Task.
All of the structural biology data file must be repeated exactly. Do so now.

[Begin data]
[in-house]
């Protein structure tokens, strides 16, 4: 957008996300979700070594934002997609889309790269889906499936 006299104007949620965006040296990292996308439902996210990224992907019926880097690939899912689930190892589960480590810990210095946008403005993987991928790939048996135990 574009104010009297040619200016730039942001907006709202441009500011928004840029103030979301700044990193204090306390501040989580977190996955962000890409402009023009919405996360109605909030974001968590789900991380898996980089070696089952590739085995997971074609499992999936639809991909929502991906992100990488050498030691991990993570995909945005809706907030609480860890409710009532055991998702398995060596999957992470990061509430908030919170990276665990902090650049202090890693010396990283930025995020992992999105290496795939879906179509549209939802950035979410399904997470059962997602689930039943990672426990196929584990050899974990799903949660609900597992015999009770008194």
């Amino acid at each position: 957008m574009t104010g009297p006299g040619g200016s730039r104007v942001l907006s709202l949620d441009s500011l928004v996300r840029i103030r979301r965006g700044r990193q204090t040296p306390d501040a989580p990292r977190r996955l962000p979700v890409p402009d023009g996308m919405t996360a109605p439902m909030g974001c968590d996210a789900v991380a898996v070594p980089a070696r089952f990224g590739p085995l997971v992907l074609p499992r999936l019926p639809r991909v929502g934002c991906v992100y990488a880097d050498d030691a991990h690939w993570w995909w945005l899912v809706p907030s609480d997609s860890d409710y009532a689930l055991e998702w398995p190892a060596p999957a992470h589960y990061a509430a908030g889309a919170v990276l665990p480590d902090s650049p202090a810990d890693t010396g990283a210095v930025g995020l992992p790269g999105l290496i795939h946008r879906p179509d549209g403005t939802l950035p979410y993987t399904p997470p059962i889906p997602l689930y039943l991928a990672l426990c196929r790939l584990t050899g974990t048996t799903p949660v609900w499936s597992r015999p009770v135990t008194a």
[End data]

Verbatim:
[in-house]
């Protein structure tokens, strides 16, 4: 957008996300979700070594934002997609889309790269889906499936 006299104007949620965006040296990292996308439902996210990224992907019926880097690939899912689930190892589960480590810990210095946008403005993987991928790939048996135990 574009104010009297040619200016730039942001907006709202441009500011928004840029103030979301700044990193204090306390501040989580977190996955962000890409402009023009919405996360109605909030974001968590789900991380898996980089070696089952590739085995997971074609499992999936639809991909929502991906992100990488050498030691991990993570995909945005809706907030609480860890409710009532055991998702398995060596999957992470990061509430908030919170990276665990902090650049202090890693010396990283930025995020992992999105290496795939879906179509549209939802950035979410399904997470059962997602689930039943990672426990196929584990050899974990799903949660609900597992015999009770008194």
């Amino acid at each position: 957008m574009t104010g009297p006299g040619g200016s730039r104007v942001l907006s709202l949620d441009s500011l928004v996300r840029i103030r979301r965006g700044r990193q204090t040296p306390d501040a989580p990292r977190r996955l962000p979700v890409p402009d023009g996308m919405t996360a109605p439902m909030g974001c968590d996210a789900v991380a898996v070594p980089a070696r089952f990224g590739p085995l997971v992907l074609p499992r999936l019926p639809r991909v929502g934002c991906v992100y990488a880097d050498d030691a991990h690939w993570w995909w945005l899912v809706p907030s609480d997609s860890d409710y009532a689930l055991e998702w398995p190892a060596p999957a992470h589960y990061a509430a908030g889309a919170v990276l665990p480590d902090s650049p202090a810990d890693t010396g990283a210095v930025g995020l992992p790269g999105l290496i795939h946008r879906p179509d549209g403005t939802l950035p979410y993987t399904p997470p059962i889906p997602l689930y039943l991928a990672l426990c196929r790939l584990t050899g974990t048996t799903p949660v609900w499936s597992r015999p009770v135990t008194a």